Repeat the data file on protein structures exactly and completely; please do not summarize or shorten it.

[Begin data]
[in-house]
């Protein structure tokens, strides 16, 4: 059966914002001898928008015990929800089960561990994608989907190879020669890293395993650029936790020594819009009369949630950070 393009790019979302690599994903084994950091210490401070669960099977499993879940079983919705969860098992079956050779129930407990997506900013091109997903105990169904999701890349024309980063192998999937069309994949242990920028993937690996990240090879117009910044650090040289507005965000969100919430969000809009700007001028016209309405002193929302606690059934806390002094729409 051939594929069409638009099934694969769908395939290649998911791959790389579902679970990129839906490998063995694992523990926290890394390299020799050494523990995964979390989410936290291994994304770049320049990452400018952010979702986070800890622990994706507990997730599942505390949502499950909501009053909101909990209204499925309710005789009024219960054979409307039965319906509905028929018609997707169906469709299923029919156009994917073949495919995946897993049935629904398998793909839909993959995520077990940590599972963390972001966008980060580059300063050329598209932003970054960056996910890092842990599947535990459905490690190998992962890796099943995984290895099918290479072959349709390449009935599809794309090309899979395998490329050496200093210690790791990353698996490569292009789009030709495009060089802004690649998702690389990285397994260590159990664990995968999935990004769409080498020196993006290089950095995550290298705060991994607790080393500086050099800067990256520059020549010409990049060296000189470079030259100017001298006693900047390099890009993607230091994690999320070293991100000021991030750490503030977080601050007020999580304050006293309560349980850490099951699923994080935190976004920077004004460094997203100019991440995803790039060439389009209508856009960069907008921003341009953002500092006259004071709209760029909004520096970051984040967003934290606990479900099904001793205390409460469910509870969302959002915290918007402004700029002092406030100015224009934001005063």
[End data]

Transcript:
[in-house]
């Protein structure tokens, strides 16, 4: 059966914002001898928008015990929800089960561990994608989907190879020669890293395993650029936790020594819009009369949630950070 393009790019979302690599994903084994950091210490401070669960099977499993879940079983919705969860098992079956050779129930407990997506900013091109997903105990169904999701890349024309980063192998999937069309994949242990920028993937690996990240090879117009910044650090040289507005965000969100919430969000809009700007001028016209309405002193929302606690059934806390002094729409 051939594929069409638009099934694969769908395939290649998911791959790389579902679970990129839906490998063995694992523990926290890394390299020799050494523990995964979390989410936290291994994304770049320049990452400018952010979702986070800890622990994706507990997730599942505390949502499950909501009053909101909990209204499925309710005789009024219960054979409307039965319906509905028929018609997707169906469709299923029919156009994917073949495919995946897993049935629904398998793909839909993959995520077990940590599972963390972001966008980060580059300063050329598209932003970054960056996910890092842990599947535990459905490690190998992962890796099943995984290895099918290479072959349709390449009935599809794309090309899979395998490329050496200093210690790791990353698996490569292009789009030709495009060089802004690649998702690389990285397994260590159990664990995968999935990004769409080498020196993006290089950095995550290298705060991994607790080393500086050099800067990256520059020549010409990049060296000189470079030259100017001298006693900047390099890009993607230091994690999320070293991100000021991030750490503030977080601050007020999580304050006293309560349980850490099951699923994080935190976004920077004004460094997203100019991440995803790039060439389009209508856009960069907008921003341009953002500092006259004071709209760029909004520096970051984040967003934290606990479900099904001793205390409460469910509870969302959002915290918007402004700029002092406030100015224009934001005063």